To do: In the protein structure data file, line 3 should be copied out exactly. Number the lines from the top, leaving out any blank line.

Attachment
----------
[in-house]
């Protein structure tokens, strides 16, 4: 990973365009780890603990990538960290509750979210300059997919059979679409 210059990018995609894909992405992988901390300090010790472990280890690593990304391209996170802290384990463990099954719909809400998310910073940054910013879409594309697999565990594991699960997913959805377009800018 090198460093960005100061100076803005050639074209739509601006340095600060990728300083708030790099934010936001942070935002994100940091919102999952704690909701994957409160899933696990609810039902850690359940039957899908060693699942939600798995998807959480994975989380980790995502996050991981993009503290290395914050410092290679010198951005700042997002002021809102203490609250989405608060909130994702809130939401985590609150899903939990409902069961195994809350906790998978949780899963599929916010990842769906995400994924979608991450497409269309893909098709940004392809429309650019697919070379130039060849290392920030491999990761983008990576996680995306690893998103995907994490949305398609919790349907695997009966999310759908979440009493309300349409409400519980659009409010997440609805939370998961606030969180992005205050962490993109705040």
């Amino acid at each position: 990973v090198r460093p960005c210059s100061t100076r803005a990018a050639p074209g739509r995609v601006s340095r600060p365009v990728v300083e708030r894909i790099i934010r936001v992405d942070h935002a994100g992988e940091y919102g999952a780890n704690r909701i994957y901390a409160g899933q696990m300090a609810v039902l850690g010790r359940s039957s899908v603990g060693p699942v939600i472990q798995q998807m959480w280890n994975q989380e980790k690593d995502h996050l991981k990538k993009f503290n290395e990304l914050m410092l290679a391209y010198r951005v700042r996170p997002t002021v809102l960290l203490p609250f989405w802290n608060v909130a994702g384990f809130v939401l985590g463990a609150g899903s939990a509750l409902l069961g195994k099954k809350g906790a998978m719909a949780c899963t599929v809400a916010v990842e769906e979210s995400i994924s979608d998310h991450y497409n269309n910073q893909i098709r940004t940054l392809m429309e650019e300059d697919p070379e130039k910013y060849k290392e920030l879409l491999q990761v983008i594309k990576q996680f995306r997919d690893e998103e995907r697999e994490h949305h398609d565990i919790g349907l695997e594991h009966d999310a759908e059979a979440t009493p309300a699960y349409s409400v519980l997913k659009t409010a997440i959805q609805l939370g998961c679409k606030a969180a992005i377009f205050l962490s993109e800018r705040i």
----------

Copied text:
């Amino acid at each position: 990973v090198r460093p960005c210059s100061t100076r803005a990018a050639p074209g739509r995609v601006s340095r600060p365009v990728v300083e708030r894909i790099i934010r936001v992405d942070h935002a994100g992988e940091y919102g999952a780890n704690r909701i994957y901390a409160g899933q696990m300090a609810v039902l850690g010790r359940s039957s899908v603990g060693p699942v939600i472990q798995q998807m959480w280890n994975q989380e980790k690593d995502h996050l991981k990538k993009f503290n290395e990304l914050m410092l290679a391209y010198r951005v700042r996170p997002t002021v809102l960290l203490p609250f989405w802290n608060v909130a994702g384990f809130v939401l985590g463990a609150g899903s939990a509750l409902l069961g195994k099954k809350g906790a998978m719909a949780c899963t599929v809400a916010v990842e769906e979210s995400i994924s979608d998310h991450y497409n269309n910073q893909i098709r940004t940054l392809m429309e650019e300059d697919p070379e130039k910013y060849k290392e920030l879409l491999q990761v983008i594309k990576q996680f995306r997919d690893e998103e995907r697999e994490h949305h398609d565990i919790g349907l695997e594991h009966d999310a759908e059979a979440t009493p309300a699960y349409s409400v519980l997913k659009t409010a997440i959805q609805l939370g998961c679409k606030a969180a992005i377009f205050l962490s993109e800018r705040i």